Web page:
The outbreak of a new Covid variant and its effect on the Gulf economy

Monitoring and Analysis Unit
10 Jan 2021

Soon after the world was hopeful with news of the distribution of vaccines against Covid-19 and the start of the first vaccinations against the virus by Pfizer, a new variant of the virus appeared in the UK. This new variant was out of control, and Prime Minister Boris Johnson announced the decision to implement a new lockdown.

The World Health Organisation (WHO) called on European countries to “tighten restrictions” following the emergence of the new variant. Moreover, the WHO spoke of “initial indications that the transmission of the new variant may be greater,” as well as that it may “affect the performance of some diagnostic assays.”

The outbreak of the new variant shook the global economy once again including the Gulf economy, with the oil market declining again after witnessing remarkable improvements in the preceding period.

This assessment of the situation examines the repercussions of the outbreak of the new Covid variant and its impact on the economy of countries of the Gulf Cooperation Council (GCC).

Gulf economy and how it has been affected by the Corona pandemic

Since the beginning of 2020, the global economy has witnessed unprecedented changes brought about by accelerated developments following the outbreak of Covid-19. The spread of the virus caused a state of anxiety in most world countries, and has brought about a change in normal political, economic and social life. Although the world took serious steps to overcome this crisis, the short and long-term economic effects still exist, and has caused great concern in global financial markets, with the International Monetary Fund (IMF) estimating the size of losses to be approximately $12 trillion, representing a major blow to the global economy. Economy in the GCC countries have witnessed a state of decline since the beginning of the outbreak due to repeated closures, weak economic movement, and lower global oil prices, and as a result of stopping global production and a decline in oil demand. This has had a negative impact on economic activity, particularly in countries that depend almost entirely on oil revenues.

Saudi Arabia

Data shows that Saudi economy fell by 4.6 percent in the third quarter of 2020, a slight improvement compared to a 7 percent decline in the second quarter of 2020. While the private sector shrank by 3.1 percent, the government sector grew by 0.5 percent. The IMF projected the Saudi economy has contracted by 5.4 percent, compared to previous estimates of a 6.8 percent fall. This dip is the result of a steep decline in global oil demand.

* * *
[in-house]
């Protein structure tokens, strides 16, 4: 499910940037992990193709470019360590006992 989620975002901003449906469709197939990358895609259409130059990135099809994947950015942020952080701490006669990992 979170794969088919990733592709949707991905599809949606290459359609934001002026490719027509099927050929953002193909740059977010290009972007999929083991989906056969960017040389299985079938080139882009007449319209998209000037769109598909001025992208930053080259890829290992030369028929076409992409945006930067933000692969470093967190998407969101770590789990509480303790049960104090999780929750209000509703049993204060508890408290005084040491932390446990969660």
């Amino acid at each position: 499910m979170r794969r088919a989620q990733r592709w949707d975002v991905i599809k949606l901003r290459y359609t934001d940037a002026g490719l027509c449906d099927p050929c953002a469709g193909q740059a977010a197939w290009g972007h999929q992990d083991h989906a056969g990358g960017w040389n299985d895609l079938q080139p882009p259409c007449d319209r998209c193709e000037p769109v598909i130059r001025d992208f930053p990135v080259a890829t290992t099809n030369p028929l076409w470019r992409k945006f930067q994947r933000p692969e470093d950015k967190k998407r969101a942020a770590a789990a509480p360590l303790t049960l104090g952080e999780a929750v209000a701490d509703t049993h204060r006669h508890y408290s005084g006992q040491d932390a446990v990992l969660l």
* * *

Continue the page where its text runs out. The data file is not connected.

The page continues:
UAE GDP fell by about 6 percent during 2020, and the central bank's forecast came slightly better than the expectations of the IMF, which projected the UAE economy contracted by 6.6 percent in 2020.

Sultanate of Oman

The Sultanate of Oman suffered a fiscal deficit of about $7.6 billion in the first nine months of 2020. The IMF projected a fall of 10 percent, and Oman sought a loan of $1 billion due to the decline in its revenues.


Kuwait witnessed a fall of $24.5 billion in the total value of its active projects in the oil, gas and petrochemical industries between late 2019 and September 15, 2020. The IMF projected that Kuwaiti economy contracted by 8.1 percent during 2020.


Qatari economy fell 6.1 percent in the second quarter of 2020 compared to the same period in 2019, according to data from the Qatar Planning and Statistics Authority. Qatari exports decreased by 35.5 percent during the third quarter to 11.3 billion dollars, compared to 17.5 billion dollars in the same period in 2019. The IMF projected that Qatar's economy will shrink by 4.5 percent.


The government of Bahrain announced that the Bahraini economy fell by 8.9 percent annually in the second quarter of 2020, and the IMF projected that the Bahraini economy would contract by 4.9 percent. The figures issued by the Ministry of Finance for the first half of 2020 showed that revenues fell to $2.4 billion, an annual rate of 30 percent less than the first half of the previous year, while oil revenues fell 35 percent.

The new wave of the pandemic and its effects on the Gulf economy

After recent hope of defeating Covid-19 as a result of the development of several vaccines which show high efficacy, promising the world a return to life as we knew it before the outbreak of the pandemic, the British government announced, on December 20, the emergence of the new variant of Covid-19 in the south of the UK. This new variant was out of control, leading to a quick return of countries closing their borders, fearing an outbreak of the new variant. More than 40 countries banned arrivals from the UK due to fears of the spread of the new variant, and suspended flights from the UK to a number of countries worldwide. The WHO called for necessary preventive measures after monitoring the outbreak of the new variant in eight countries in Europe.